GET requests and "wings fall off" buttons

Bill de hÓra is outraged that people are blaming Google Web Accelerator (GWA) for following HTTP GET links, rather than blaming the morons^H^H^H^H^H^Hweb developers who built web sites that use innocent-looking GET requests for actions with side effects, like (say) delete or launch missile attack.

I don’t know if GWA itself is useless hype, an evil conspiracy, or a good thing (I suspect some combination of the first two), but Bill’s right that the assumption that it’s always safe to follow a GET link is one of the basic pillars of the web. Initiating a potentially dangerous action in response to a GET request is on the same level as putting a “wings fall off” button on the arm of an airliner seat — sure, we’d prefer that the passenger not hit the button, but why is the button there in the first place?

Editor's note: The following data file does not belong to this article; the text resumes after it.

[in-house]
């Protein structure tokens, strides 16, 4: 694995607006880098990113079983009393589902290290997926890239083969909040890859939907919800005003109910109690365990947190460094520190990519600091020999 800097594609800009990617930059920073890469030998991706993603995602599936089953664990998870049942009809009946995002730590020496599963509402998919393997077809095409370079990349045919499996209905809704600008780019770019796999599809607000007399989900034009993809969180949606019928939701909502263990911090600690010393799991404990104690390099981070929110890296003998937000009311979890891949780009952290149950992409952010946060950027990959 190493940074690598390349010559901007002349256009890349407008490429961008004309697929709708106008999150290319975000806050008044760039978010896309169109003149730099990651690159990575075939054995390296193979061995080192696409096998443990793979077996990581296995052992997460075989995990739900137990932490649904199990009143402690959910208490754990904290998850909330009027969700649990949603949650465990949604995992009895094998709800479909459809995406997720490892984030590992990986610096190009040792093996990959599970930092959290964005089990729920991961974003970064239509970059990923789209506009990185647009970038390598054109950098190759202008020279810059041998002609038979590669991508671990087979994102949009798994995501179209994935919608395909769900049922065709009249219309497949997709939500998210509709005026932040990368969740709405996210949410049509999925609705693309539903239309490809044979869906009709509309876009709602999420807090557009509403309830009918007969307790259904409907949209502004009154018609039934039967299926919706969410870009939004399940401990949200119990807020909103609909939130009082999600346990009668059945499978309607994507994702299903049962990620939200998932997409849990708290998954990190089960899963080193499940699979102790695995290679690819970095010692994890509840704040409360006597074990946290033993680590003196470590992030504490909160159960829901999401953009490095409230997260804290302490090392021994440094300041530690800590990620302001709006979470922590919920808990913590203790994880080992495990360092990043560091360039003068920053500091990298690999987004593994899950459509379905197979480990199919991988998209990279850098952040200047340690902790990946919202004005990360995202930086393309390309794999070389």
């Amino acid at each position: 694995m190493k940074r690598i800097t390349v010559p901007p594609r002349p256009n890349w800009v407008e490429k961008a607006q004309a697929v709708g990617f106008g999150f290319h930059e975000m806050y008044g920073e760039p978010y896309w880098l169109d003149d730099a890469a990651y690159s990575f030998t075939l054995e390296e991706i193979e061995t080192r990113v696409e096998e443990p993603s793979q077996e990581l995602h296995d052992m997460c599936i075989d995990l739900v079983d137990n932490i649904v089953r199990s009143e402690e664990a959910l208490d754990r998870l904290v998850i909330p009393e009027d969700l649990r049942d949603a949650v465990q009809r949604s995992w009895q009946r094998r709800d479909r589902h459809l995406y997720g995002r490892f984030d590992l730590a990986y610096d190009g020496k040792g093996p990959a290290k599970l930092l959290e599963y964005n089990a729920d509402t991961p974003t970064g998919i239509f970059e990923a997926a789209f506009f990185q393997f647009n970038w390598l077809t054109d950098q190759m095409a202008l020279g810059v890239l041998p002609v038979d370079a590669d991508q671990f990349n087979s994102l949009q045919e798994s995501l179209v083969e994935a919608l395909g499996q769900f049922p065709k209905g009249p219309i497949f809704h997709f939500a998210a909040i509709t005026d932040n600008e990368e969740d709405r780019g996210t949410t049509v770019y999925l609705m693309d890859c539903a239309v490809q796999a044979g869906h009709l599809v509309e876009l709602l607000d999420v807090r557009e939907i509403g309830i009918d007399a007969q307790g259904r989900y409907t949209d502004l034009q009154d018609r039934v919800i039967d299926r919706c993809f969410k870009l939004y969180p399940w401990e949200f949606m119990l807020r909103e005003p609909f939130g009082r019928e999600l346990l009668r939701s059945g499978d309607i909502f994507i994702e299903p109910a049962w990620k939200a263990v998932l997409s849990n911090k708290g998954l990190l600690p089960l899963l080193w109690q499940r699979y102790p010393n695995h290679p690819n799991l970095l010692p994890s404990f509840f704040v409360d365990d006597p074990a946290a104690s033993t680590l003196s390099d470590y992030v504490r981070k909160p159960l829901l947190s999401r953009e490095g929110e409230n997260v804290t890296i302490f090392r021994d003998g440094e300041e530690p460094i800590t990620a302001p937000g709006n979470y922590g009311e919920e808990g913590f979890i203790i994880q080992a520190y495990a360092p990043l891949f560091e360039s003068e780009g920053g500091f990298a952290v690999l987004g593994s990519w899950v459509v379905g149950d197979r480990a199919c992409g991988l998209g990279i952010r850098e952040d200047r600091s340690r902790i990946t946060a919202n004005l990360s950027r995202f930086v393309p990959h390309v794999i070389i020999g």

About David Megginson

Scholar, tech guy, Canuck, open-source/data/information zealot, urban pedestrian, language geek, tea drinker, pater familias, red tory, amateur musician, private pilot.
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2 Responses to GET requests and "wings fall off" buttons

  1. Ed Davies says:

    Actually, a single GET request can cause you to be fined and loose your job under idiotic UK law:

    http://www.theregister.co.uk/2005/10/11/tsunami_hacker_followup/

    No, following that link won’t cause you to wind up in court, at least as far as I know, but it will tell you of a case were it happened. Not actually following an embedded link but using a made up URL (just appending “/../../..” to an existing one for quite plausible reasons) but the principle’s the same.

  2. david says:

    Good point. A GET request can also keep you out of business school:

    http://blogs.law.harvard.edu/philg/2005/03/08

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